The Trust in question was known as the H Trust. The trustees
were a Mr Arthur (the "Individual
Trustee") and the settlor. The settlor experienced
difficulties in his relationship with the Individual Trustee and
decided he wanted to replace him. The settlor selected Church
Street Trustees Limited ("the New
Trustee"). The power of appointing new trustees
rested in the trustees for the time being. On 6 May 2009 lawyers
acting for the settlor wrote to the Individual Trustee indicating
that the New Trustee should be appointed the new trustee of the
Trust. There was no reply to this letter. A representation was
issued on 31 May 2009 before the Royal Court seeking an order
appointing the New Trustee together with disclosure of all relevant
trust documents. Following this, a meeting did take place at which
the Individual Trustee agreed to resign in favour of the New
Trustee. However, the Individual Trustee still failed to supply the
New Trustee with sufficient information to enable it to administer
the Trust causing the need for a hearing at which the Individual
Trustee failed to appear. The court was satisfied that he had been
made aware of the date.
Counsel for the New Trustee asked for two things, namely,
firstly, an order that the Individual Trustee should provide
further information about the Trust and secondly, for the costs of
the representation on an indemnity basis against the Individual
The court considered the application. The court noted that most
of the trust assets were in a company of which the Individual
Trustee was a director. These assets appeared to consist of loans
to various entities involved in a property development. Some draft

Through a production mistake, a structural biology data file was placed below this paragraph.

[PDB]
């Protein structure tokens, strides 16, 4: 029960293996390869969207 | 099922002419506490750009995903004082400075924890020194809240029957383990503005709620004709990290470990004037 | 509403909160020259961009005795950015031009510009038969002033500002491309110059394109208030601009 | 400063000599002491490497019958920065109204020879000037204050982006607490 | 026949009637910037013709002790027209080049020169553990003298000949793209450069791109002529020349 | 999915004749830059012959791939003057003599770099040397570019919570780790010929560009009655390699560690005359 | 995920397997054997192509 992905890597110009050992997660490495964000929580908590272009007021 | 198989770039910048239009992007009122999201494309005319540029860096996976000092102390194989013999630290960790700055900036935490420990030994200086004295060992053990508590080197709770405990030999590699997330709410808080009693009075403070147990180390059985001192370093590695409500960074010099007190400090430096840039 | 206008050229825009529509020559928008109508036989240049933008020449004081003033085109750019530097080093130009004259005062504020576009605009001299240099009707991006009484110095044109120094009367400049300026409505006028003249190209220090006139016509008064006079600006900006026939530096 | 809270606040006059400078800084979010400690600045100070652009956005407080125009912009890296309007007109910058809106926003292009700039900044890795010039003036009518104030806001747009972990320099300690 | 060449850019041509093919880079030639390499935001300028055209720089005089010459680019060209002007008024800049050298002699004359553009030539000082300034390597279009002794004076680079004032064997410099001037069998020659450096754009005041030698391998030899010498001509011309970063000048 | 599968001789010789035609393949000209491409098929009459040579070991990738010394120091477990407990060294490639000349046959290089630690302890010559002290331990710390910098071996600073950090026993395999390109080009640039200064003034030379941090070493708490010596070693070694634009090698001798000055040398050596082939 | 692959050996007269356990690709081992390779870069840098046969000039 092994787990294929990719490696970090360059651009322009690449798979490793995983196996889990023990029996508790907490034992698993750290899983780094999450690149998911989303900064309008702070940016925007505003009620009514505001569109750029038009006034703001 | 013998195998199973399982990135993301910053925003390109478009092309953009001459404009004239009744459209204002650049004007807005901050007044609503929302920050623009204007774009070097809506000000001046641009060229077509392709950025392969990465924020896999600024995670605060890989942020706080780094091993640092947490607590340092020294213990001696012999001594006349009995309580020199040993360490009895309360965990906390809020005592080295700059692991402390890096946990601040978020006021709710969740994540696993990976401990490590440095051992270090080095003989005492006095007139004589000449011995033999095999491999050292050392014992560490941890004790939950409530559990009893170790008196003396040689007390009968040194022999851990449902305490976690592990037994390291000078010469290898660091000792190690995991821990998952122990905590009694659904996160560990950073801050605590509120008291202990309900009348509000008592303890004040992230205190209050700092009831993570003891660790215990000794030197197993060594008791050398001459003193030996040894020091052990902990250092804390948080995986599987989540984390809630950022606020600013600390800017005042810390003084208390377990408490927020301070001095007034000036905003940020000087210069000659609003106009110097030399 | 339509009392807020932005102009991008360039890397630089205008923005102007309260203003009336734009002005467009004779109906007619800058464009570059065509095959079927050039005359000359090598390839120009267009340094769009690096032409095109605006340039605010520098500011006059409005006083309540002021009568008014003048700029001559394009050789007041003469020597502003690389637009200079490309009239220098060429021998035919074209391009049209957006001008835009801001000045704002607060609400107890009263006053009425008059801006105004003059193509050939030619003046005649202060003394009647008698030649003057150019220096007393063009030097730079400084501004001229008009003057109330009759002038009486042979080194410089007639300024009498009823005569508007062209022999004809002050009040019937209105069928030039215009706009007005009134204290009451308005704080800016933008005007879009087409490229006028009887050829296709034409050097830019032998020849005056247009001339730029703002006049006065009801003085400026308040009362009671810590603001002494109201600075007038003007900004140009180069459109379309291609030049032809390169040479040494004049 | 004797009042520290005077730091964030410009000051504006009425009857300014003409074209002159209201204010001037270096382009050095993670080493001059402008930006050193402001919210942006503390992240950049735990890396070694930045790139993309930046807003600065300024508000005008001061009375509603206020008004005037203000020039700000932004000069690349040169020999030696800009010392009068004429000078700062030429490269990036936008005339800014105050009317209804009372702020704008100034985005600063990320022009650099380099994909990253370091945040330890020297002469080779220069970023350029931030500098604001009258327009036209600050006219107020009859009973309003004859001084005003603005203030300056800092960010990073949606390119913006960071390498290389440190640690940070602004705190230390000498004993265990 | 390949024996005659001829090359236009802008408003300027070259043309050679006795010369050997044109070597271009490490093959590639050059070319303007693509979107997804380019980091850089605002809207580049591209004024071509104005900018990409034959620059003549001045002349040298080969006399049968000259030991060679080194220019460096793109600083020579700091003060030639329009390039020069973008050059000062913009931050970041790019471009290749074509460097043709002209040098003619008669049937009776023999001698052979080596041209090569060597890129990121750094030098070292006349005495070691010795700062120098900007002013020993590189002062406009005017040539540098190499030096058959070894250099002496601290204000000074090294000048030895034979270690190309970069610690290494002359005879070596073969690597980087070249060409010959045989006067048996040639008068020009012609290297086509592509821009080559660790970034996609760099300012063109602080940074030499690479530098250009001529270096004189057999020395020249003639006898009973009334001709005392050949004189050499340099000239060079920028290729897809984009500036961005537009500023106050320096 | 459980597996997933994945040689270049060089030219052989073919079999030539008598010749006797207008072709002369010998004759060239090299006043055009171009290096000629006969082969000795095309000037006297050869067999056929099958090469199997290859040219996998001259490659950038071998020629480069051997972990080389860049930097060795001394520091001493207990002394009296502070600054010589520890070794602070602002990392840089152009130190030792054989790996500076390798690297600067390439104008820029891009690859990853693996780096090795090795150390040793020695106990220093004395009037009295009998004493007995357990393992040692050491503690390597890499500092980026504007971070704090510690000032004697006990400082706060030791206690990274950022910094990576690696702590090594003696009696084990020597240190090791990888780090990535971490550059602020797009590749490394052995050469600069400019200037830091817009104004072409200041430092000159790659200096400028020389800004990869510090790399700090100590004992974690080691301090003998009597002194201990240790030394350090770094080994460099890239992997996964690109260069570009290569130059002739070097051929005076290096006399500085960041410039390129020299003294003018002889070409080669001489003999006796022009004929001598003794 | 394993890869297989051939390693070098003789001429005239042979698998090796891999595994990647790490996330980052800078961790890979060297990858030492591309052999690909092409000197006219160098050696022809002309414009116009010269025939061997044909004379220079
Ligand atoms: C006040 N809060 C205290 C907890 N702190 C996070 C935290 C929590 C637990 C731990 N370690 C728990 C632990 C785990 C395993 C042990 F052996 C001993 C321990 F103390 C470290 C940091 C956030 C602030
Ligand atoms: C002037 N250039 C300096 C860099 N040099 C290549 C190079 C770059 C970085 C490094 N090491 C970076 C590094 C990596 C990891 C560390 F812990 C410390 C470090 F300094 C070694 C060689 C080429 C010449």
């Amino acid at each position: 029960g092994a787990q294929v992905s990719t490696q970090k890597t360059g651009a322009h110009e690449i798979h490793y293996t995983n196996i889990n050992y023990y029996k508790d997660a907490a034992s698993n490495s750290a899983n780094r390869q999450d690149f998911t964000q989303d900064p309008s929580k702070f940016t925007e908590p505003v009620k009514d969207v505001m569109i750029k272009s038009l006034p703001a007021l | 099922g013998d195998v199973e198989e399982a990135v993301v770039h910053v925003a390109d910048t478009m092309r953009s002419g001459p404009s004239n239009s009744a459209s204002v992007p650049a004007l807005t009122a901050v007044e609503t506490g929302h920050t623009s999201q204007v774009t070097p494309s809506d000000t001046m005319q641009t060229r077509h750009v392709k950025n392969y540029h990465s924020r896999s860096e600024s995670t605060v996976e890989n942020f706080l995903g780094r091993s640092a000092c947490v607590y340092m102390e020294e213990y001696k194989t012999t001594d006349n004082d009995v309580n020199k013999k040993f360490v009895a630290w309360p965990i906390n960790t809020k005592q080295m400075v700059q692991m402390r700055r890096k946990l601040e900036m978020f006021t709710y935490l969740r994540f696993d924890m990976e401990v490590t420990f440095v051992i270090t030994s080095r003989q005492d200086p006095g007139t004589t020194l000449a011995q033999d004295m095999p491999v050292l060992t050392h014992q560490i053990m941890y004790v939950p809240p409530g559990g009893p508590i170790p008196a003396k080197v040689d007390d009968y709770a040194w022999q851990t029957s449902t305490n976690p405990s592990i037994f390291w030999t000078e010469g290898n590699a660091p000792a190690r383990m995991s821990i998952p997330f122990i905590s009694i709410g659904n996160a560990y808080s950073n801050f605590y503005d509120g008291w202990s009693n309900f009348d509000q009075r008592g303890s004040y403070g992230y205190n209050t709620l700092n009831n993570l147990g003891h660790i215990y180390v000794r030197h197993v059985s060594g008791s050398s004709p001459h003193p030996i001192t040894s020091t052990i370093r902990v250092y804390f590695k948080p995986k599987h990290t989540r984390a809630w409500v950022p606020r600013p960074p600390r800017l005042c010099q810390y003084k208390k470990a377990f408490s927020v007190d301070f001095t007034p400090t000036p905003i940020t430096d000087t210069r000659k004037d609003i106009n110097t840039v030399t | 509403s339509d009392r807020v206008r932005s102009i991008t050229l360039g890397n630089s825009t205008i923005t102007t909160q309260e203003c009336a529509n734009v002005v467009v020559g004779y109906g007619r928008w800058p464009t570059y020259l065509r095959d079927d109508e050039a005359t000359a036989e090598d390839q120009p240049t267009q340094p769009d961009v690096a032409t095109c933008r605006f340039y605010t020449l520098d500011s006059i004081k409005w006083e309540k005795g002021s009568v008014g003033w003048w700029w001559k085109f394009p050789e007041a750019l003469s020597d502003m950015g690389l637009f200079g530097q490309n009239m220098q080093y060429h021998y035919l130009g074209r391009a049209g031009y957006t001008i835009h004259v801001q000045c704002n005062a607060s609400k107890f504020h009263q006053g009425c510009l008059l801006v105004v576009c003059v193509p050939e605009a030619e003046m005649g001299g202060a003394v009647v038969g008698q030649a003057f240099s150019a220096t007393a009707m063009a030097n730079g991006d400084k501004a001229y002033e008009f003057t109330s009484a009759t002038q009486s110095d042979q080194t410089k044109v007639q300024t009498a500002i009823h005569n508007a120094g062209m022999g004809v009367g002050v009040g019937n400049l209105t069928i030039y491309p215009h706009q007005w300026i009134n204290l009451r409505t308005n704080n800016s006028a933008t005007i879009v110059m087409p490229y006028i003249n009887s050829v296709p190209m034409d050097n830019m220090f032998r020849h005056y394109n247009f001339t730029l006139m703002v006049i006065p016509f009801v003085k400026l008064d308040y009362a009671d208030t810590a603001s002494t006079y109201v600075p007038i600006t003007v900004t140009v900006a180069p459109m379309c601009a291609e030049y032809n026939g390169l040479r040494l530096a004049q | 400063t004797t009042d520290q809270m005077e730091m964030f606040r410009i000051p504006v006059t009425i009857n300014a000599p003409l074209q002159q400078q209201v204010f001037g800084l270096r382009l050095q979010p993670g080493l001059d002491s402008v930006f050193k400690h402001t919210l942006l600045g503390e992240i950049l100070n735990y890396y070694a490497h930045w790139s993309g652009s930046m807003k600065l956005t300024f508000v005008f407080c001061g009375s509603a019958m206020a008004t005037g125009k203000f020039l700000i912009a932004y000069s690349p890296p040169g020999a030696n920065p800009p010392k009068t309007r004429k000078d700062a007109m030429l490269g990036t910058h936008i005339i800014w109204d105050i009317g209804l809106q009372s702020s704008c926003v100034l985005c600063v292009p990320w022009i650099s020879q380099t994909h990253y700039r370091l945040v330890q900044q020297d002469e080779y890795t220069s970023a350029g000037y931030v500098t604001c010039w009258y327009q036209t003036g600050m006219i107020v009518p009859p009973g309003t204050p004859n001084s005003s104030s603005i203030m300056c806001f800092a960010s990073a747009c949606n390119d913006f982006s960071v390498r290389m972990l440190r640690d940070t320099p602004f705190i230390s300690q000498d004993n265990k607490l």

accounts had been produced showing that the loans existed. The
Court noted that following the Individual Trustee's retirement
some information had been produced but there were still large gaps.
The Court was satisfied that the sheet produced at the hearing
listing the missing information accurately set out what ought to
have been produced by the Individual Trustee.
In the case of Ogier Trustee Jersey Limited v CI Law
Trustees Limited and others (2006) JRC 158, it was
"On the transfer of a trusteeship the outgoing trustee
is under a duty to co-operate fully and actively in the transfer by
making all relevant documents and correspondence available promptly
to the incoming trustee and by providing any explanation to
questions reasonably raised by the incoming trustee".
The Court said that it was satisfied that the Individual Trustee
had failed to live up to the requirements described above.
Accordingly the Individual Trustee was ordered to produce the
information within 14 days from service. As to the second aspect of
the application, the court noted the history of failure by the
Individual Trustee to respond, and that accordingly the Individual
Trustee had forced the trust to incur these costs which would never
have been incurred had he complied properly and fully with his
duties as an outgoing trustee and accordingly it ordered indemnity
costs of and incidental to the representation against the
We are often asked to advise trust company clients on the
question of what documentation needs to be transferred on a
retirement and appointment of a new trustee. At a minimum, an
incoming trustee needs to have sufficient information to enable it
to properly administer the assets of the trust. The judgment in
this case is not novel but should be a timely reminder to trustees.
They will know what an incoming trustee is properly going to need
to administer the assets and unless this information is handed over
in a timely fashion, the retiring trustee is at risk of this type
of application with an order for indemnity costs against it.
The content of this article is intended to provide a general
guide to the subject matter. Specialist advice should be sought
about your specific circumstances.
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